“Though he was in the form of God, [Jesus] did not regard equality with God something to be grasped. Rather, he emptied himself, taking the form of a slave, coming in human likeness; and found human in appearance, he humbled himself, becoming obedient to death, even death on a cross” (Phil 2:6-8).

In his General Audience of February 17, 1988 entitled Jesus Christ Emptied Himself,  John Paul II  shows how this term applied to Jesus’ life from beginning to end.

“To express this mystery the apostle uses first of all the words “emptied himself,” which refers especially to the reality of the Incarnation. “The Word became flesh” (Jn 1:14). God the Son assumed human nature, humanity, and became true man, while remaining God!…

In this context, his becoming like man involved a voluntary renunciation, which extended even to the privileges he could have enjoyed as man. He assumed “the form of a slave.”

We see in the Gospels that Christ’s earthly life was marked by poverty from the very beginning. This was clearly set out in the account of his birth, when the evangelist Luke observed that “there was no room for them [Mary and Joseph] in the inn,” and that Jesus was born in a stable and laid in a manger (cf. Lk 2:7).”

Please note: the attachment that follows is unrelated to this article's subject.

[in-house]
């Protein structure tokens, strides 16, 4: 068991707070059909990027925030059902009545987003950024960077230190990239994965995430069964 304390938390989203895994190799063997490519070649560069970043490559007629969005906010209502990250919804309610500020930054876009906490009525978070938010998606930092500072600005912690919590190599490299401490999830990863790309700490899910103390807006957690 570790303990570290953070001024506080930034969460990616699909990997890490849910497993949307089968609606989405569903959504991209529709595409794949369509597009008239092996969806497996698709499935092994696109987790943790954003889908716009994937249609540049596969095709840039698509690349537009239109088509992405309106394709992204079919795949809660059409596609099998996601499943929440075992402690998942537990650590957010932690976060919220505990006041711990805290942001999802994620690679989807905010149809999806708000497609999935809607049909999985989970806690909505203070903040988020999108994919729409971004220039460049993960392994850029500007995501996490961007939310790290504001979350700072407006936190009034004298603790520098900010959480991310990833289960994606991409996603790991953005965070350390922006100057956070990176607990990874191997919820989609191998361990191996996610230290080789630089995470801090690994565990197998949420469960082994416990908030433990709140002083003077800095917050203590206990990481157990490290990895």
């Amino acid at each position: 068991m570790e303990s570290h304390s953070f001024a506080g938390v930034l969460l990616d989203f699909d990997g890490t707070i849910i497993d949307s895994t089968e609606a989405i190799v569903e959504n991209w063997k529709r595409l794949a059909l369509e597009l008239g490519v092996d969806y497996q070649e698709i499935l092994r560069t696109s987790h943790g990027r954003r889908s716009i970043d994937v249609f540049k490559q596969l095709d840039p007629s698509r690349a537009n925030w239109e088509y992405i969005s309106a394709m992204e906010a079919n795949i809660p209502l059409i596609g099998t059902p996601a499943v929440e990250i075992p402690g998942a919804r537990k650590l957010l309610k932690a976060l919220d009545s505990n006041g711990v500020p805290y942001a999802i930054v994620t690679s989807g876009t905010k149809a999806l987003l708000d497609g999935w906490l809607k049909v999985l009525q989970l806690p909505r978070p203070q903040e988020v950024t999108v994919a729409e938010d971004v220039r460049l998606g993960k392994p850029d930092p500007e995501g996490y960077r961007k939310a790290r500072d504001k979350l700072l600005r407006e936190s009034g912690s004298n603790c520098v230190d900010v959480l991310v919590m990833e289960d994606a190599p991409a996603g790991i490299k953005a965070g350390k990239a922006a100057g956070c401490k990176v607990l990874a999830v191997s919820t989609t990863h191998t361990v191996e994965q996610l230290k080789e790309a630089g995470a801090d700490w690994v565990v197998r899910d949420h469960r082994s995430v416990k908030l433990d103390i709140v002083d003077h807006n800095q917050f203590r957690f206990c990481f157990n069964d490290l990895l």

“From Matthew we learn that already in the first months of Jesus’ life, he experienced the lot of a refugee (cf. Mt 2:13-15).

His hidden life at Nazareth was lived in extremely modest conditions; the head of the family was a carpenter (cf. Mt 13:55) and Jesus himself worked with his putative father (Mk 6:3).”

“When he began his teaching, his situation continued to be one of extreme poverty, as he himself bore witness to in a certain way by referring to the precarious conditions of life imposed by his ministry of evangelization. ‘Foxes have dens and birds of the sky have nests, but the Son of Man has nowhere to rest his head’ (Lk 9:58).

From its beginning, Jesus’ messianic mission encountered opposition and misunderstanding, despite the signs which he worked. He was observed and persecuted by those who had power and influence over the people.”

“Finally, he was accused, condemned and put to death on a cross, the most infamous of all forms of capital punishment. It was applied only for crimes of extreme gravity, especially to those people who were not Roman citizens, and to slaves. For this reason also it can be said with the Apostle that Christ literally took “the form of a slave” (Phil 2:7).

He wrote that Jesus Christ ‘humbled himself, becoming obedient to death, even death on a cross’ (Phil 2:8). Here Christ’s kenosis is described in its definitive dimension. From the human point of view it is the dimension of the self-emptying by means of his passion and cruel death.”